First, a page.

Students from St. Kate’s OT and OTA program put their occupational therapy skills to the test at a recent CarFit event at Roseville Fire Station. Photo supplied.
Sixteen of St. Kate’s Occupational Therapy and Occupational Therapy Assistant students staged a CarFit event at the Roseville Fire Station last Thursday. CarFit is designed to help older drivers improve the “fit” and safety of their vehicles through a 12-point checklist that includes everything from tilting the steering wheel properly to adjusting the distance to the gas and brake pedals.
“As people age, sometimes their cars do not fit them anymore, or they take over driving a spouse’s car, so they need to learn how to adjust,” says Catherine Sullivan, associate professor of occupational science and occupational therapy, who led the students’ work at the event.
Nearly 25 older drivers received education on how to make their car safer — including a spry 98-year-old. The most popular recommendation was how to adjust the mirrors to eliminate blind spots. Another common source of trouble: seat belts.
“A surprising number of older drivers don’t wear seat belts anymore because arthritis makes it difficult for them to reach behind their shoulder,” explains Sullivan. “Sometimes it’s as simple as showing the drivers that there’s a hook — or even a ribbon from home — that will enable them to more easily grab the seat belt.”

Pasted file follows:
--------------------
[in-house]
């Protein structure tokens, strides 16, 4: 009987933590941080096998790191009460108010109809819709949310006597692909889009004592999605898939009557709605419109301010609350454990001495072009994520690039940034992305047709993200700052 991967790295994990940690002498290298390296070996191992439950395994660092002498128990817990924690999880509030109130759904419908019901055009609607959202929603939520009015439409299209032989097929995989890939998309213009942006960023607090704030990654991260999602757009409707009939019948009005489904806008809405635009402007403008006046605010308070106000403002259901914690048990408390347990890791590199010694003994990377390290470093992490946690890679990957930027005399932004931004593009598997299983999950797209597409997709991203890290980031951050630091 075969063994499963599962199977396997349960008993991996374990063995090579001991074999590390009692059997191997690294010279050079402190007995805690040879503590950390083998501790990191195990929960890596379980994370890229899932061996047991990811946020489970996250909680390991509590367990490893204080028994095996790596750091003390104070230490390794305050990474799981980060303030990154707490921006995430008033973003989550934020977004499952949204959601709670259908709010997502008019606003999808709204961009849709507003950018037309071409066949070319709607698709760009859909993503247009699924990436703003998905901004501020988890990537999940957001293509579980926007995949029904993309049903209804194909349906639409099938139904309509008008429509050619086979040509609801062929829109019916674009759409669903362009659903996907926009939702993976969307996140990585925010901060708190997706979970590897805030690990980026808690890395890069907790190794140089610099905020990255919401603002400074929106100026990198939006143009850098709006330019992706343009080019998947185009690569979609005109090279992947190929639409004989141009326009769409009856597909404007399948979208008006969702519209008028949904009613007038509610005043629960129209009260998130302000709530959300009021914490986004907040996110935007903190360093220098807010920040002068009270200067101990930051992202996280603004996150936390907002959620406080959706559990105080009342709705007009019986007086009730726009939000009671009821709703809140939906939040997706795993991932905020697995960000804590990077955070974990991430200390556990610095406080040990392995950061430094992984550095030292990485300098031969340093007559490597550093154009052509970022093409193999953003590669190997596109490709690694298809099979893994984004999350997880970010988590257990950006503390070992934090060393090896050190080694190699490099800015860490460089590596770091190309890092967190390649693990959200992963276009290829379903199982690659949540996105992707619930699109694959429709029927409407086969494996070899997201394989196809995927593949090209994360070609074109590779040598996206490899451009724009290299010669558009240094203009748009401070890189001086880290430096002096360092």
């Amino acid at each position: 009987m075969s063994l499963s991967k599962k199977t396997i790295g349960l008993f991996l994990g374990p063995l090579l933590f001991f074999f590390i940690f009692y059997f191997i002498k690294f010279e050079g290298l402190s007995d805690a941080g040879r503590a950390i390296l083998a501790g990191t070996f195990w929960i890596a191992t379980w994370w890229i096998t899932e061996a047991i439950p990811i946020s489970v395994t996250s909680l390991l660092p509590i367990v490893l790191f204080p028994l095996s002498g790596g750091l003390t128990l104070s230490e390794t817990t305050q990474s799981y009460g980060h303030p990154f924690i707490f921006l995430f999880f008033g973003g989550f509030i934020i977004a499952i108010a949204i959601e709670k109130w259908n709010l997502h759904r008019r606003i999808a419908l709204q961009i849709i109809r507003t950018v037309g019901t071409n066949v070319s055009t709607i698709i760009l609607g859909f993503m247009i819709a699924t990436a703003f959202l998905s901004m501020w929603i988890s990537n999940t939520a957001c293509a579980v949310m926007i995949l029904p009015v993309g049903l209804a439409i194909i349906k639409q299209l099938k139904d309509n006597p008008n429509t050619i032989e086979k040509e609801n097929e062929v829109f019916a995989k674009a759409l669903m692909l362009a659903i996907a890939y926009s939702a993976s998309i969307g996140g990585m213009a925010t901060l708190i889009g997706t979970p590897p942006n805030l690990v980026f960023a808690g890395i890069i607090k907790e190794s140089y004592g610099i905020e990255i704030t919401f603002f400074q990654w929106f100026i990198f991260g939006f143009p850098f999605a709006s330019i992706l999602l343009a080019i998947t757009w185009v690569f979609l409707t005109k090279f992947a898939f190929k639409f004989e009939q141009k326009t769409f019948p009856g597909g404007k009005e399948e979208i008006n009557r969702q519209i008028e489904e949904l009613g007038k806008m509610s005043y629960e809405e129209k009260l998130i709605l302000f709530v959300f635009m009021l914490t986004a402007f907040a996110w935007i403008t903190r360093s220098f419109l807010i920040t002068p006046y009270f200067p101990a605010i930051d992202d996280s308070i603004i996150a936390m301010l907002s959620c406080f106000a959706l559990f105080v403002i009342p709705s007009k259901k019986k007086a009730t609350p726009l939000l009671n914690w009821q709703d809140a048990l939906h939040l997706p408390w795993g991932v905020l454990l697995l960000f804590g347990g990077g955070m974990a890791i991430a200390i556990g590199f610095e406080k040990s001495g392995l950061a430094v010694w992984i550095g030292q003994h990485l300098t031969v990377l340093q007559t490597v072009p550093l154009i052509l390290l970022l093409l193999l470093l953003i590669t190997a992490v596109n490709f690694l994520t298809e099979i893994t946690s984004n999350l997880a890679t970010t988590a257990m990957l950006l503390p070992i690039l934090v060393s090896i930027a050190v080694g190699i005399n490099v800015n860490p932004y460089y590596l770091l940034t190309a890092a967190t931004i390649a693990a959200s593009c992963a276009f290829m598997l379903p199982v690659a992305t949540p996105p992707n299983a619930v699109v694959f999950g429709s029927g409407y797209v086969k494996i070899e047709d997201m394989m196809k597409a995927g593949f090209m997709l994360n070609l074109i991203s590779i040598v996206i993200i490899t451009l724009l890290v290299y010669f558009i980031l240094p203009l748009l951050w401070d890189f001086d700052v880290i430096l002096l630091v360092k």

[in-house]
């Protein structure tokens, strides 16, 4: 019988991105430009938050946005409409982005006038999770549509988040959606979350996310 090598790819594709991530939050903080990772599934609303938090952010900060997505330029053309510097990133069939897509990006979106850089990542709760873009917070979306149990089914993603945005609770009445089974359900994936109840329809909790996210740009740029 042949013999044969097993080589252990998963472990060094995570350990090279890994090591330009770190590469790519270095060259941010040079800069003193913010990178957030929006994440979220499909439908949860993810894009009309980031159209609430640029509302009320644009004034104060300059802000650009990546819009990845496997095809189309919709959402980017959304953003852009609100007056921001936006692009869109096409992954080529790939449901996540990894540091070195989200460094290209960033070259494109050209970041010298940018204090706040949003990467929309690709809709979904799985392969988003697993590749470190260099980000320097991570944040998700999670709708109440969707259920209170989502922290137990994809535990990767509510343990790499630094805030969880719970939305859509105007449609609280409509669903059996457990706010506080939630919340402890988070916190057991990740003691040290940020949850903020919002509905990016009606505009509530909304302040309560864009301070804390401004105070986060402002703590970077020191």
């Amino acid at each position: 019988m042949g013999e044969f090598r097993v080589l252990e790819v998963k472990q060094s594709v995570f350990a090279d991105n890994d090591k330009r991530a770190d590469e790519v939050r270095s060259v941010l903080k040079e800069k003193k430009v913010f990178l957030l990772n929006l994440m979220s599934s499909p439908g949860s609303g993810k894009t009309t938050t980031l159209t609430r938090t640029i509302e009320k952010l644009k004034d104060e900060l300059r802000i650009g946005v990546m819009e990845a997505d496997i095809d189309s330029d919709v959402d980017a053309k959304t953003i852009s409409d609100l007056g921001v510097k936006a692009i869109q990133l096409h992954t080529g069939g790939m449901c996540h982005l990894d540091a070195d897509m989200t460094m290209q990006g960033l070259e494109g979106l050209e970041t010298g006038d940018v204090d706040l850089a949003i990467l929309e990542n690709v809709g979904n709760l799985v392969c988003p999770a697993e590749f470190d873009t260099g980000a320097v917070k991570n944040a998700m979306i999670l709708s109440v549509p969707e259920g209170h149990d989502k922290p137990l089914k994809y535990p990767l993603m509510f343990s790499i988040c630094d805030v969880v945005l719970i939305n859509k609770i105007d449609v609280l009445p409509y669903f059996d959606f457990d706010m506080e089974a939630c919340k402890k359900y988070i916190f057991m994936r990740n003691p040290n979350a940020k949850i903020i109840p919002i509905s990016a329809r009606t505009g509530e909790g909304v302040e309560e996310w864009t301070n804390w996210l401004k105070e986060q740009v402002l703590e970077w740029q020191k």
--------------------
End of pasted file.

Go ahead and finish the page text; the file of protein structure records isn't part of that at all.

Students also educated older drivers on other assistive devices, including foam wedges to make it easier to see over the steering wheel, and handles to aid them with standing when exiting the car.
Opportunities like this provide a valuable bridge from classroom learning to practice.
“Figuring out how to effectively communicate with an older adult who has hearing issues, or provide practical advice for someone with mobility issues, really puts things into perspective for the students,” says Sullivan. “They feel the relevance of what they’re learning – say with assistive devices – by actually seeing them put into action.”
More about CarFit
CarFit was originally developed as a public service to promote increased safety among drivers over age 55 by the American Society on Aging, in collaboration with the American Association of Retired Persons (AARP), American Occupational Therapy Association, and American Automobile Association (AAA).
By Sharon Rolenc